Trauma and the Role of Men: The Meaning of ‘Rape Fantasies’


rape, sex

While rape and sexual violence remain an extremely taboo subject – particularly on college campuses – a recent Vice article suggests that women seek out extreme or violent porn at more than double the rate of men. The article cited a study wherein 62% of women surveyed, fantasised about forced sex acts. How should we – particularly men – look at this data, and what does it mean for our understanding of sexual violence and consent?

As the article mentions, trauma can sometimes be a factor in fantasies of an extreme sexual nature. Of course, it is wrong to suggest that all women with these fantasies are traumatised – rough or violent sex could merely reflect a perfectly normal shade of human sexuality. However, the article’s content makes it undeniable that trauma can be of particular relevance in such cases.

In the wake of traumatic experiences, individuals try to reconstitute themselves in a number of ways, of which confrontation is one. This entails discussing the traumatic experience and putting it into personal narrative, or alternately engaging with the experience through what psychologists call ‘performativity’.

The latter is of particular relevance here. In the aftermath of trauma, victims may feel compelled to repeat or perform their experiences so many times that they become comprehensible, non-threatening, and eventually banal. Freud discussed this in great detail, noting how the compulsion of victims to confront and repeat experiences could manifest unconsciously, in compulsive behaviour as well as in dreams. While this repetition can help individuals deal with traumatic experiences, its implications when applied to the issue of sexual assault are as obvious as they are ominous.

Rape is a terrible and horrific experience, particularly because it invalidates the humanity of its victims by reducing them to objects with the sole purpose of sexual gratification. In the aftermath of rape, some survivors show symptoms of ‘hypersexuality’, wherein they repetitively pursue causal sex with no meaning outside of the sex itself. Through the sense of ‘valuelessness’ this experience
entails, they can confront the traumatic experience and transform incomprehensibility into normality.

Survivors may also seek to replicate acts of violence in the same way. This can mean incorporating physical violence and verbal abuse into the bedroom but on a consensual basis. It can be speculated that through normalisation the trauma fades, and the symptoms of anxiety and depression disappear. But should we be eager to see victims internalise sexual violence in this way?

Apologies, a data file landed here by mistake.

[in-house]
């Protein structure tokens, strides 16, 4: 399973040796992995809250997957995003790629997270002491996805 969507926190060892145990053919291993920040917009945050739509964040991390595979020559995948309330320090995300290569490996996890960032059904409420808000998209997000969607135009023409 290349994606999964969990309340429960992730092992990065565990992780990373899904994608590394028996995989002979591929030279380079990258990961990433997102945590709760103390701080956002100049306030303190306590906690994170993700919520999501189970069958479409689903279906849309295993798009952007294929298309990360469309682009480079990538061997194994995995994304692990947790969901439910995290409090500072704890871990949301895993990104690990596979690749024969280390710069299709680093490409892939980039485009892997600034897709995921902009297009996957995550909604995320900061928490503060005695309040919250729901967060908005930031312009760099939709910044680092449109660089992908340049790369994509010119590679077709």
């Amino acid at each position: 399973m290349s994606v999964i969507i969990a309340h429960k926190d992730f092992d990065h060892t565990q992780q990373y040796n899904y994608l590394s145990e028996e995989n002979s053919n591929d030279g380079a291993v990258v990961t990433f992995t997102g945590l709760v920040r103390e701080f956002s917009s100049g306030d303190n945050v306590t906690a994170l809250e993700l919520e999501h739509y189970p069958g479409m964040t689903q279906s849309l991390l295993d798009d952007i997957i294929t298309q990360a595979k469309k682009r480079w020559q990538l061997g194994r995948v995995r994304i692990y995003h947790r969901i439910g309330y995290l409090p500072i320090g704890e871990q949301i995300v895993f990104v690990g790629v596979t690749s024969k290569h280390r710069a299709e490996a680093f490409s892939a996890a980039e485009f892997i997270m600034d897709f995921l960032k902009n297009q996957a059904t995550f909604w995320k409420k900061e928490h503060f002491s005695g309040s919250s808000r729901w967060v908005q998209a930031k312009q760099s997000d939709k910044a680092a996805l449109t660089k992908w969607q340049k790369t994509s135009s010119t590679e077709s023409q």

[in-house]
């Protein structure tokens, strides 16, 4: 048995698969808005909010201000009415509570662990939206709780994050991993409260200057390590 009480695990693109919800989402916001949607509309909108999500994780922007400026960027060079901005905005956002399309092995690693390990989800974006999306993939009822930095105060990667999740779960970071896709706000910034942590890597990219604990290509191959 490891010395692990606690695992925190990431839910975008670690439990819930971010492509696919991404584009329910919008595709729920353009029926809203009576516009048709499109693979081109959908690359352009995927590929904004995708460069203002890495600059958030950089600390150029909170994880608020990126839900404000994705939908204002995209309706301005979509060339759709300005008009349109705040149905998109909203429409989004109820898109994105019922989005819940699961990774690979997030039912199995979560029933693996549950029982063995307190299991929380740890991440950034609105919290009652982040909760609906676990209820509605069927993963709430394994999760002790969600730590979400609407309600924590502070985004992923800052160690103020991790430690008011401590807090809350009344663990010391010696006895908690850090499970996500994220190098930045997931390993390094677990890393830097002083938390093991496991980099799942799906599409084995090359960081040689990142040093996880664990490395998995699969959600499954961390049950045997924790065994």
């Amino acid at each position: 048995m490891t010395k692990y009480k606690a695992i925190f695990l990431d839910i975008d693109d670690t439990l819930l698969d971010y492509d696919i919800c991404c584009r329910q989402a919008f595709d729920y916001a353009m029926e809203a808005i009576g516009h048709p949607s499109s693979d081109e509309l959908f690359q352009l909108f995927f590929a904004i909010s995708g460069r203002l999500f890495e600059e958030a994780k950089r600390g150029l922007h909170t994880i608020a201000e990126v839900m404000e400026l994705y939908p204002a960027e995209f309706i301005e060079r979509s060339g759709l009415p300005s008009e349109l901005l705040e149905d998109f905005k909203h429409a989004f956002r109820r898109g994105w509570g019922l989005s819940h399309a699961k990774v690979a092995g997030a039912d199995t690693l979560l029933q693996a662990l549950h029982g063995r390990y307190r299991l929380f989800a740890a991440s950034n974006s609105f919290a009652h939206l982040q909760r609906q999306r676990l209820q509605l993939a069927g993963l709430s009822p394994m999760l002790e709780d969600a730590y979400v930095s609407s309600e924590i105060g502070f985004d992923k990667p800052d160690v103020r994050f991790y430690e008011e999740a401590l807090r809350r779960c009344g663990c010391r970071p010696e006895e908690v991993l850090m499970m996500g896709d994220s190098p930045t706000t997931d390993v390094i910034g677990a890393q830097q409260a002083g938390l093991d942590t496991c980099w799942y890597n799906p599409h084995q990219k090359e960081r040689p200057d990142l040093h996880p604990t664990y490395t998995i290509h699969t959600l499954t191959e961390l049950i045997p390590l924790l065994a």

As a man, I am a bystander in this issue – yet, as with many other men, I am also directly involved. The question of how to deal with these issues has repeatedly confronted me, as with many other men, in the form of requests from partners to engage in specific, extreme acts.

I experienced one such case with a former girlfriend. Over the course of our loving, caring, and faithful relationship, the requests she made of me in the bedroom became increasingly extreme. We were like any other loved-up couple, and yet every day – often multiple times a day – that love meant verbal abuse, dehumanisation, physical violence, and more. Before I knew it, slapping, tying, and choking became as normal for me as they were for her.

At the time I never questioned any of this, or what it really meant. It is only later, after having split up, that I begin to wonder exactly what it means to treat the woman you love not as a human, but as a sexual object fit only for personal gratification – even though I was explicitly requested to do so. What does it mean about me that I eagerly accepted, with no real reservations?

I fear that the sexual acts we engaged in, although with informed and agreed consent, eroded the line between lover and abuser. I fear that I not only dehumanised my girlfriend, but that I also dehumanised myself. Yet from her perspective, none of this was even dehumanising – it was simply business as usual. To this day, I don’t know whether my partner was motivated by a previous traumatic experience, or mere preference, and I suppose that now I never will.

It is hard to say what we as men should do in these situations. We cannot make arbitrary presumptions as to why a partner might want to act out a dark sexual fantasy, nor can we judge or stigmatise those who  may be motivated by traumatic experiences, such as rape survivors.

What we can say is that fantasies around rape and sexual violence are far more complicated than any statistic can show. There is no ‘true meaning’ to the rape fantasy. Behind each one of these statistics lie real human beings. They may be perfectly well-adjusted and happy, just as they might be psychologically scarred and traumatised. Everyone is different, and there is no singular answer as to why some women may fantasise about sexual violence.

What is important is that we consider the implications of acting out these fantasies, and how it affects us as human beings – both men and women – when we engage in consensual acts of dehumanising or violent sex.

Editor’s Disclaimer: This piece does not seek to assume or prejudge the experiences of rape survivors in any way. It reflect’s the author’s opinions and reflections about a phenomenon that is discussed very little, and potential inferences to be drawn. It is in the interests of encouraging further conversation on such topics that this piece is published. 

1 Comment

  1. A number of people have difficulty understanding women. Dr. Hans Asperger once postulated that certain individuals can systemize (develop internal rules of operation to handle events inside the brain) but are less effective at empathizing by handling events generated by other agents.

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